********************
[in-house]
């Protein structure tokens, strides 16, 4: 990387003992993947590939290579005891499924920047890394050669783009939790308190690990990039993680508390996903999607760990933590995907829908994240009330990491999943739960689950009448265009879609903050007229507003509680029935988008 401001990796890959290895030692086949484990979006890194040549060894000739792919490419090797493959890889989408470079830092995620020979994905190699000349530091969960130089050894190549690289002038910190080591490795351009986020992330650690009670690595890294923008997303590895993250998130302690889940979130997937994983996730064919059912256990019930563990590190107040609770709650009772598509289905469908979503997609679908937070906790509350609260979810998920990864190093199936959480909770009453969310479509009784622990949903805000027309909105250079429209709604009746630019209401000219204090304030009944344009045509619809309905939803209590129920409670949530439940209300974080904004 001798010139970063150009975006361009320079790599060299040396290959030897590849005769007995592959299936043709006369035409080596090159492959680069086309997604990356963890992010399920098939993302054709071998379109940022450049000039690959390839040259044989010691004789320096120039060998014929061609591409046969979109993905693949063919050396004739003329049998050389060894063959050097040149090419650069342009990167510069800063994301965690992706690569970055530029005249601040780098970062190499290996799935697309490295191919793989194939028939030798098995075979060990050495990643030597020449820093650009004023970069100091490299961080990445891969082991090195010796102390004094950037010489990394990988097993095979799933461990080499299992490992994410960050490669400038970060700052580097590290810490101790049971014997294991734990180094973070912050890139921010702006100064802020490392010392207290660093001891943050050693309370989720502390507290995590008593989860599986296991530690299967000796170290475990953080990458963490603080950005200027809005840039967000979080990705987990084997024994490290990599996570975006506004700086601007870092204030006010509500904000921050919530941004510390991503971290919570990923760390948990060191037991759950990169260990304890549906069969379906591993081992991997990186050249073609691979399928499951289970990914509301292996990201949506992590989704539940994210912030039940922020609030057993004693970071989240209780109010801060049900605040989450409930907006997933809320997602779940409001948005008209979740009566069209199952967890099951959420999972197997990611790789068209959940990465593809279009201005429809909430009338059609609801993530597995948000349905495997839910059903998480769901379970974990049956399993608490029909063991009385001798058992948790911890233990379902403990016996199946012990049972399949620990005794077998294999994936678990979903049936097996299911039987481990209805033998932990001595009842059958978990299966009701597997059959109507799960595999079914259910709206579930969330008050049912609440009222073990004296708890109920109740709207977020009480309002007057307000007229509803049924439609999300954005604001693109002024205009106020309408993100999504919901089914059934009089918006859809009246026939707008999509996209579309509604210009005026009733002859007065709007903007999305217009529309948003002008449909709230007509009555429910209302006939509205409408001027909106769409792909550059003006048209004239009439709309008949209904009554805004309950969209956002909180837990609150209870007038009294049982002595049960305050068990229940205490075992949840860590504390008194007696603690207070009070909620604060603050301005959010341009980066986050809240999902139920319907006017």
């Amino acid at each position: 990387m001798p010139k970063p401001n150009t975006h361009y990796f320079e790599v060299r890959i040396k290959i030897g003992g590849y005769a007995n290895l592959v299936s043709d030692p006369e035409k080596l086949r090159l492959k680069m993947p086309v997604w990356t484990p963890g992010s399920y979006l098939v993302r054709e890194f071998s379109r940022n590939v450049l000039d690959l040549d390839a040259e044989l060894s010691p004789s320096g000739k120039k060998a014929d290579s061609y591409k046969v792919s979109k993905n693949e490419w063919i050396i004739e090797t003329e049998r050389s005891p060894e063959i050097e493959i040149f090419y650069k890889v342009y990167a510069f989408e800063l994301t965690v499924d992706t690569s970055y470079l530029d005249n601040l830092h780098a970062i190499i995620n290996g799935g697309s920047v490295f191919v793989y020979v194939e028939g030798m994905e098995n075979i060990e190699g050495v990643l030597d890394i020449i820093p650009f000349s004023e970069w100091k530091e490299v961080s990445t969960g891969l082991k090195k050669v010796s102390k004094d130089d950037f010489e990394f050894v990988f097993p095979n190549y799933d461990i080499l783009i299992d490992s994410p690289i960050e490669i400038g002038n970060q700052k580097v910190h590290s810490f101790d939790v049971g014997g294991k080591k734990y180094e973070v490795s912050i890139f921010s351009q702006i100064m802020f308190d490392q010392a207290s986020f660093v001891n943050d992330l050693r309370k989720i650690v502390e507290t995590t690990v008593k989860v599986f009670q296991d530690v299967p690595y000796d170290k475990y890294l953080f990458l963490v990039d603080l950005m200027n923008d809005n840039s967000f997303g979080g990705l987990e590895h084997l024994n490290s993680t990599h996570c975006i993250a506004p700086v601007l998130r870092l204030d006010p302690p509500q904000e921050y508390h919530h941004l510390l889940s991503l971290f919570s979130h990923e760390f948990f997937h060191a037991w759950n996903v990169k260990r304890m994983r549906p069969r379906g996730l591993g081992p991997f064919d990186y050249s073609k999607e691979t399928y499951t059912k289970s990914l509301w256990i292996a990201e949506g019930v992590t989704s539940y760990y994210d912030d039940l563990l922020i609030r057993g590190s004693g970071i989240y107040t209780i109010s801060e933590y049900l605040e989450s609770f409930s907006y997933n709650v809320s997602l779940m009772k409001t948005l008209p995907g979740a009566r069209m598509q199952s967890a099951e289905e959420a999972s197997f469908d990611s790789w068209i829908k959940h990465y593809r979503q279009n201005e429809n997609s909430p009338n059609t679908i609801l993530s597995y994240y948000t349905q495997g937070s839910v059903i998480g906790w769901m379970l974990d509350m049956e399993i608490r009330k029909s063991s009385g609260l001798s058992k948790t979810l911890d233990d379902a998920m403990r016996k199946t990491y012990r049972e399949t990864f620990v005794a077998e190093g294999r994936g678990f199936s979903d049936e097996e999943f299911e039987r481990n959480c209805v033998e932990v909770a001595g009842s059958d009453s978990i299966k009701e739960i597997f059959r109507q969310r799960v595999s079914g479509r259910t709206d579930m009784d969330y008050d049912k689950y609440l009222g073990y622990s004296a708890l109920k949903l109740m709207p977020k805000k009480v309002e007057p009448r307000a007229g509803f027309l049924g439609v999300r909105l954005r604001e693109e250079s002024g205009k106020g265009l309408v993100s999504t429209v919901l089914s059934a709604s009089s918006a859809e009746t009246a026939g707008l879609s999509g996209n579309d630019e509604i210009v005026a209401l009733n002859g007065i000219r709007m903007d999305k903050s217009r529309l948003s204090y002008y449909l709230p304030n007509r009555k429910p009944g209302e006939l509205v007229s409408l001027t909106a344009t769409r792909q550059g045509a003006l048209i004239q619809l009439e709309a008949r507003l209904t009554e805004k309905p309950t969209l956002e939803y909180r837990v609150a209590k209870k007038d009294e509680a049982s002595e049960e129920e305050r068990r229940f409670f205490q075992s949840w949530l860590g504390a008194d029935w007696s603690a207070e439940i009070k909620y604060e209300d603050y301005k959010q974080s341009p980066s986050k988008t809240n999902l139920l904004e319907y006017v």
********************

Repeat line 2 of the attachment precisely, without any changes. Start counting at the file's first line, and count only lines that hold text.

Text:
């Protein structure tokens, strides 16, 4: 990387003992993947590939290579005891499924920047890394050669783009939790308190690990990039993680508390996903999607760990933590995907829908994240009330990491999943739960689950009448265009879609903050007229507003509680029935988008 401001990796890959290895030692086949484990979006890194040549060894000739792919490419090797493959890889989408470079830092995620020979994905190699000349530091969960130089050894190549690289002038910190080591490795351009986020992330650690009670690595890294923008997303590895993250998130302690889940979130997937994983996730064919059912256990019930563990590190107040609770709650009772598509289905469908979503997609679908937070906790509350609260979810998920990864190093199936959480909770009453969310479509009784622990949903805000027309909105250079429209709604009746630019209401000219204090304030009944344009045509619809309905939803209590129920409670949530439940209300974080904004 001798010139970063150009975006361009320079790599060299040396290959030897590849005769007995592959299936043709006369035409080596090159492959680069086309997604990356963890992010399920098939993302054709071998379109940022450049000039690959390839040259044989010691004789320096120039060998014929061609591409046969979109993905693949063919050396004739003329049998050389060894063959050097040149090419650069342009990167510069800063994301965690992706690569970055530029005249601040780098970062190499290996799935697309490295191919793989194939028939030798098995075979060990050495990643030597020449820093650009004023970069100091490299961080990445891969082991090195010796102390004094950037010489990394990988097993095979799933461990080499299992490992994410960050490669400038970060700052580097590290810490101790049971014997294991734990180094973070912050890139921010702006100064802020490392010392207290660093001891943050050693309370989720502390507290995590008593989860599986296991530690299967000796170290475990953080990458963490603080950005200027809005840039967000979080990705987990084997024994490290990599996570975006506004700086601007870092204030006010509500904000921050919530941004510390991503971290919570990923760390948990060191037991759950990169260990304890549906069969379906591993081992991997990186050249073609691979399928499951289970990914509301292996990201949506992590989704539940994210912030039940922020609030057993004693970071989240209780109010801060049900605040989450409930907006997933809320997602779940409001948005008209979740009566069209199952967890099951959420999972197997990611790789068209959940990465593809279009201005429809909430009338059609609801993530597995948000349905495997839910059903998480769901379970974990049956399993608490029909063991009385001798058992948790911890233990379902403990016996199946012990049972399949620990005794077998294999994936678990979903049936097996299911039987481990209805033998932990001595009842059958978990299966009701597997059959109507799960595999079914259910709206579930969330008050049912609440009222073990004296708890109920109740709207977020009480309002007057307000007229509803049924439609999300954005604001693109002024205009106020309408993100999504919901089914059934009089918006859809009246026939707008999509996209579309509604210009005026009733002859007065709007903007999305217009529309948003002008449909709230007509009555429910209302006939509205409408001027909106769409792909550059003006048209004239009439709309008949209904009554805004309950969209956002909180837990609150209870007038009294049982002595049960305050068990229940205490075992949840860590504390008194007696603690207070009070909620604060603050301005959010341009980066986050809240999902139920319907006017």